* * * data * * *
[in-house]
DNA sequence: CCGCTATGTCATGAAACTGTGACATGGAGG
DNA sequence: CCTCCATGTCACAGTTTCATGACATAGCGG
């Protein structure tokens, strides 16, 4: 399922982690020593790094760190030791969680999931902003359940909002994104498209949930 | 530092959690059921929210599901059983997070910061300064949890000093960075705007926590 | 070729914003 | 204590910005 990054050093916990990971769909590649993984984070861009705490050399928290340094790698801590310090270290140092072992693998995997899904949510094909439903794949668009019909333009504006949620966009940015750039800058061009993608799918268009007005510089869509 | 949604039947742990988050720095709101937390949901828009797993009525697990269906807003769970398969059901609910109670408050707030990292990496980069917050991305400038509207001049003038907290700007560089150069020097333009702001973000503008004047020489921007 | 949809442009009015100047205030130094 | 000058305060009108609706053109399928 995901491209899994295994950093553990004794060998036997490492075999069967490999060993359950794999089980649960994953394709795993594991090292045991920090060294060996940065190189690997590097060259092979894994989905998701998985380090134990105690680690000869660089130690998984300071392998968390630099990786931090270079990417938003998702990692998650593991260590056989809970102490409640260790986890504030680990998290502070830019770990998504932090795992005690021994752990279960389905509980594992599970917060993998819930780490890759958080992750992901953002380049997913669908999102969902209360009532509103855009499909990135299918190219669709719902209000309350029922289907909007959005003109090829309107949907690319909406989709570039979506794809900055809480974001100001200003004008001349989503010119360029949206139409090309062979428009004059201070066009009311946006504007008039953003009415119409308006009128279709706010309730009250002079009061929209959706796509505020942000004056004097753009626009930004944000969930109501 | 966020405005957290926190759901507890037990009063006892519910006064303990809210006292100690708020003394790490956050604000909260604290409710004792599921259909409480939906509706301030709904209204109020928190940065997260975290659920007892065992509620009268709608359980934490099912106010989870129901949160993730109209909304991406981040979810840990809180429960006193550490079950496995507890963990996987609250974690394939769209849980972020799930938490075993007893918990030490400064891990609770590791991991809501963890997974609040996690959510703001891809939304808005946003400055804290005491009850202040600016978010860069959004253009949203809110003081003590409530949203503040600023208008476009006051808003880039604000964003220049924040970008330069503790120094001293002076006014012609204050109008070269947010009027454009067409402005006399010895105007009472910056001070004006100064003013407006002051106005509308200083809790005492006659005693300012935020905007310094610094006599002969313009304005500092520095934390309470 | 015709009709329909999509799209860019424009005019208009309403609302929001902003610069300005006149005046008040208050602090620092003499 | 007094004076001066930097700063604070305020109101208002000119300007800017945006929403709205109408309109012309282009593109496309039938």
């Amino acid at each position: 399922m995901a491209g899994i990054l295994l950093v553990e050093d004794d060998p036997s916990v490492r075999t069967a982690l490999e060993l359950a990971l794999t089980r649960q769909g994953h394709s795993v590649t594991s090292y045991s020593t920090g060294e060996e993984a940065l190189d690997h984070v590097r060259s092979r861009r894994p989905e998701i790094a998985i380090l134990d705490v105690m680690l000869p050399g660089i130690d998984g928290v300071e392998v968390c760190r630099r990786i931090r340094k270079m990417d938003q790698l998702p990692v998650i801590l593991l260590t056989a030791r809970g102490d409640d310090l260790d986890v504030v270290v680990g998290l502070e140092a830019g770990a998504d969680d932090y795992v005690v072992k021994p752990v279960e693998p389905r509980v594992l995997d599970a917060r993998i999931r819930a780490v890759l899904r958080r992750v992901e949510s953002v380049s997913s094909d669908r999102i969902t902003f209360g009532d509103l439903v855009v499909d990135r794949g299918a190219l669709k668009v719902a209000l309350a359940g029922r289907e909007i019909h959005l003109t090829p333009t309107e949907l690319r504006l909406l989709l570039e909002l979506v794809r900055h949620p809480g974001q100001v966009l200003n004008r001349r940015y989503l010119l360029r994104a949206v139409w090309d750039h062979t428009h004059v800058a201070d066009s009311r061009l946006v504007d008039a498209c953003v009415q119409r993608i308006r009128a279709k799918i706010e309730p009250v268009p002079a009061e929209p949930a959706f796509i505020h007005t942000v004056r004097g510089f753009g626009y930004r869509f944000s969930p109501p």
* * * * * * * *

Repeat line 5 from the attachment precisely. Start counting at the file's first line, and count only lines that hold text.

């Amino acid at each position: 399922m995901a491209g899994i990054l295994l950093v553990e050093d004794d060998p036997s916990v490492r075999t069967a982690l490999e060993l359950a990971l794999t089980r649960q769909g994953h394709s795993v590649t594991s090292y045991s020593t920090g060294e060996e993984a940065l190189d690997h984070v590097r060259s092979r861009r894994p989905e998701i790094a998985i380090l134990d705490v105690m680690l000869p050399g660089i130690d998984g928290v300071e392998v968390c760190r630099r990786i931090r340094k270079m990417d938003q790698l998702p990692v998650i801590l593991l260590t056989a030791r809970g102490d409640d310090l260790d986890v504030v270290v680990g998290l502070e140092a830019g770990a998504d969680d932090y795992v005690v072992k021994p752990v279960e693998p389905r509980v594992l995997d599970a917060r993998i999931r819930a780490v890759l899904r958080r992750v992901e949510s953002v380049s997913s094909d669908r999102i969902t902003f209360g009532d509103l439903v855009v499909d990135r794949g299918a190219l669709k668009v719902a209000l309350a359940g029922r289907e909007i019909h959005l003109t090829p333009t309107e949907l690319r504006l909406l989709l570039e909002l979506v794809r900055h949620p809480g974001q100001v966009l200003n004008r001349r940015y989503l010119l360029r994104a949206v139409w090309d750039h062979t428009h004059v800058a201070d066009s009311r061009l946006v504007d008039a498209c953003v009415q119409r993608i308006r009128a279709k799918i706010e309730p009250v268009p002079a009061e929209p949930a959706f796509i505020h007005t942000v004056r004097g510089f753009g626009y930004r869509f944000s969930p109501p």